Frona waved her hand to Andy and swung out on the trail. Fastened tightly to her back were her camera and a small travelling satchel. In addition, she carried for alpenstock the willow pole of Neepoosa. Her dress was of the mountaineering sort, short-skirted and scant, allowing the greatest play with the least material, and withal gray of color and modest.
Her outfit, on the backs of a dozen Indians and in charge of Del Bishop, had got under way hours before. The previous day, on her return with Matt McCarthy from the Siwash camp, she had found Del Bishop at the store waiting her. His business was quickly transacted, for the proposition he made was terse and to the point. She was going into the country. He was intending to go in. She would need somebody. If she had not picked any one yet, why he was just the man. He had forgotten to tell her the day he took her ashore that he had been in the country years before and knew all about it. True, he hated the water, and it was mainly a water journey; but he was not afraid of it. He was afraid of nothing. Further, he would fight for her at the drop of the hat. As for pay, when they got to Dawson, a good word from her to Jacob Welse, and a year’s outfit would be his. No, no; no grub-stake about it, no strings on him! He would pay for the outfit later on when his sack was dusted. What did she think about it, anyway? And Frona did think about it, for ere she had finished breakfast he was out hustling the packers together.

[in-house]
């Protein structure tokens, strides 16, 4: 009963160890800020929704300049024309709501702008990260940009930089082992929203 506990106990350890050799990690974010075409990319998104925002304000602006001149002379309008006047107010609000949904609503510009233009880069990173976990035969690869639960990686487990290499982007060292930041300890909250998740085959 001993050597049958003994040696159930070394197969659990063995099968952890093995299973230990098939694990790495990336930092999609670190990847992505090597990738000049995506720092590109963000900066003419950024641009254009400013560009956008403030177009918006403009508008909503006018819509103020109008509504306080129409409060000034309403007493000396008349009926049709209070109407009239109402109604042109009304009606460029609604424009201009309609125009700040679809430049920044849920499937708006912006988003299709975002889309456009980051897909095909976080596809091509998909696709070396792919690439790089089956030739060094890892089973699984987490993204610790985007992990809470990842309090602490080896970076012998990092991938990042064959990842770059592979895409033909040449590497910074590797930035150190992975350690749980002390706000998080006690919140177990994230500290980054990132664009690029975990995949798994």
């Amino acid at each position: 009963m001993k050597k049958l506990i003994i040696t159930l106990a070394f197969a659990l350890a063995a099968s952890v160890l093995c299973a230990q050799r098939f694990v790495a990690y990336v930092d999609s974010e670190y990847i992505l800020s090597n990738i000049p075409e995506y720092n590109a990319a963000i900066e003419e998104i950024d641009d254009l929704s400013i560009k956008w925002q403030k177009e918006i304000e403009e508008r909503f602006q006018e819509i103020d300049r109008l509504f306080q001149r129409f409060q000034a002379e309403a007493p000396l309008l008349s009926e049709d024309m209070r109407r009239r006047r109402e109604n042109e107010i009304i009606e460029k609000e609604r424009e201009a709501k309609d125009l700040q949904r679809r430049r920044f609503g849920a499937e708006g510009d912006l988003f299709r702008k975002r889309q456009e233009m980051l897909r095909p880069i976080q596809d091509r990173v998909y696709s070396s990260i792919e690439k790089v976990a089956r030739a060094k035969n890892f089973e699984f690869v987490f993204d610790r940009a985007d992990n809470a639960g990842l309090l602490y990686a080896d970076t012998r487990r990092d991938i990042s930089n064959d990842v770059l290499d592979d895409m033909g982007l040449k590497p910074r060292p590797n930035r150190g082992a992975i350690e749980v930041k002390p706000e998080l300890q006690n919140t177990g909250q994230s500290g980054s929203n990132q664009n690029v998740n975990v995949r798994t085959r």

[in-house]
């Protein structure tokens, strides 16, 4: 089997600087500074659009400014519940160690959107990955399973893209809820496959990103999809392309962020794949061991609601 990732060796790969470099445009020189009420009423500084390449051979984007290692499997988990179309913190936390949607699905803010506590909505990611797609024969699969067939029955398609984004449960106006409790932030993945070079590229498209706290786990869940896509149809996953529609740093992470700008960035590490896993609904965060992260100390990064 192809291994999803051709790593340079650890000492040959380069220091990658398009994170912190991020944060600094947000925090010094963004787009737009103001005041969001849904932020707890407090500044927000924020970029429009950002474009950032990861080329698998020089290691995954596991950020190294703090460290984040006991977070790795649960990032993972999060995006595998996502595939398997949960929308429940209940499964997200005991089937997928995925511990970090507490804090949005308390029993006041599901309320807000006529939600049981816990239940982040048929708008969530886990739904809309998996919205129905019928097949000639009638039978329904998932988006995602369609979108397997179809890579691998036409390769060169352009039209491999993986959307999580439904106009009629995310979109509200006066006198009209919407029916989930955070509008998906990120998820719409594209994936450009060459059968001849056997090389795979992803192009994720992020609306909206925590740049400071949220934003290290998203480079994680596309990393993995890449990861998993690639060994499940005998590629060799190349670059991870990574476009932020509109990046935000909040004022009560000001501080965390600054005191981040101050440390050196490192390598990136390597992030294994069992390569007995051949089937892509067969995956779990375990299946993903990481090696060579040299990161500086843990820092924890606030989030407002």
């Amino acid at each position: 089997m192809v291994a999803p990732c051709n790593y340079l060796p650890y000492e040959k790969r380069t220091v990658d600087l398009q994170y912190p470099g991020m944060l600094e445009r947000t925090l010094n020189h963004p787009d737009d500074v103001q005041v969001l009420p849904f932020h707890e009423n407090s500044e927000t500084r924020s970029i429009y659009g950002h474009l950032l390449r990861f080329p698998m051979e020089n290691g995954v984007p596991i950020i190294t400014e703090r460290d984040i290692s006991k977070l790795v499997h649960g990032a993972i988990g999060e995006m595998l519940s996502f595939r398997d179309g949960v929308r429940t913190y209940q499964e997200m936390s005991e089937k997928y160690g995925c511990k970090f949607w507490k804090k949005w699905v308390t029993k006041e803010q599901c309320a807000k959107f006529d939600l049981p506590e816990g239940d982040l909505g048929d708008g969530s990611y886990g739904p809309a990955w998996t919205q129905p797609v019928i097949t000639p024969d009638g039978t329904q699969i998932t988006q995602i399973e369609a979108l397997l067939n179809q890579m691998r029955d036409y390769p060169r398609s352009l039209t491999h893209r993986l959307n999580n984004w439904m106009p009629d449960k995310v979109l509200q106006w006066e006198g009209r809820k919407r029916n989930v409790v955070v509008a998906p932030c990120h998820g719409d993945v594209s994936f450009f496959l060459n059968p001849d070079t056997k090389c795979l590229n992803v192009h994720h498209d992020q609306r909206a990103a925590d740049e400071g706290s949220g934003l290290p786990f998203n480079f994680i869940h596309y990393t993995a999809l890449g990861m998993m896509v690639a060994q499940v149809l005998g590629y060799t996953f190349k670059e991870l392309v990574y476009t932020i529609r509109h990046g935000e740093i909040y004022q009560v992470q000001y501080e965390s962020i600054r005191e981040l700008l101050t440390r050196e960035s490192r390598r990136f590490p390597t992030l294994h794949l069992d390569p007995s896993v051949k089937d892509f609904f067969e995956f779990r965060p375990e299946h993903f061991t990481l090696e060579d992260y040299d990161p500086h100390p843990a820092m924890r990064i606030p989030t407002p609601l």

She found herself making better speed than the majority of her fellows, who were heavily laden and had to rest their packs every few hundred yards. Yet she found herself hard put to keep the pace of a bunch of Scandinavians ahead of her. They were huge strapping blond-haired giants, each striding along with a hundred pounds on his back, and all harnessed to a go-cart which carried fully six hundred more. Their faces were as laughing suns, and the joy of life was in them.
The toil seemed child’s play and slipped from them lightly. They joked with one another, and with the passers-by, in a meaningless tongue, and their great chests rumbled with cavern-echoing laughs. Men stood aside for them, and looked after them enviously; for they took the rises of the trail on the run, and rattled down the counter slopes, and ground the iron-rimmed wheels harshly over the rocks. Plunging through a dark stretch of woods, they came out upon the river at the ford. A drowned man lay on his back on the sand-bar, staring upward, unblinking, at the sun. A man, in irritated tones, was questioning over and over, “Where’s his pardner? Ain’t he got a pardner?” Two more men had thrown off their packs and were coolly taking an inventory of the dead man’s possessions. One called aloud the various articles, while the other checked them off on a piece of dirty wrapping-paper. Letters and receipts, wet and pulpy, strewed the sand. A few gold coins were heaped carelessly on a white handkerchief. Other men, crossing back and forth in canoes and skiffs, took no notice.
The Scandinavians glanced at the sight, and their faces sobered for a moment. “Where’s his pardner? Ain’t he got a pardner?” the irritated man demanded of them. They shook their heads. They did not understand English. They stepped into the water and splashed onward. Some one called warningly from the opposite bank, whereat they stood still and conferred together. Then they started on again. The two men taking the inventory turned to watch.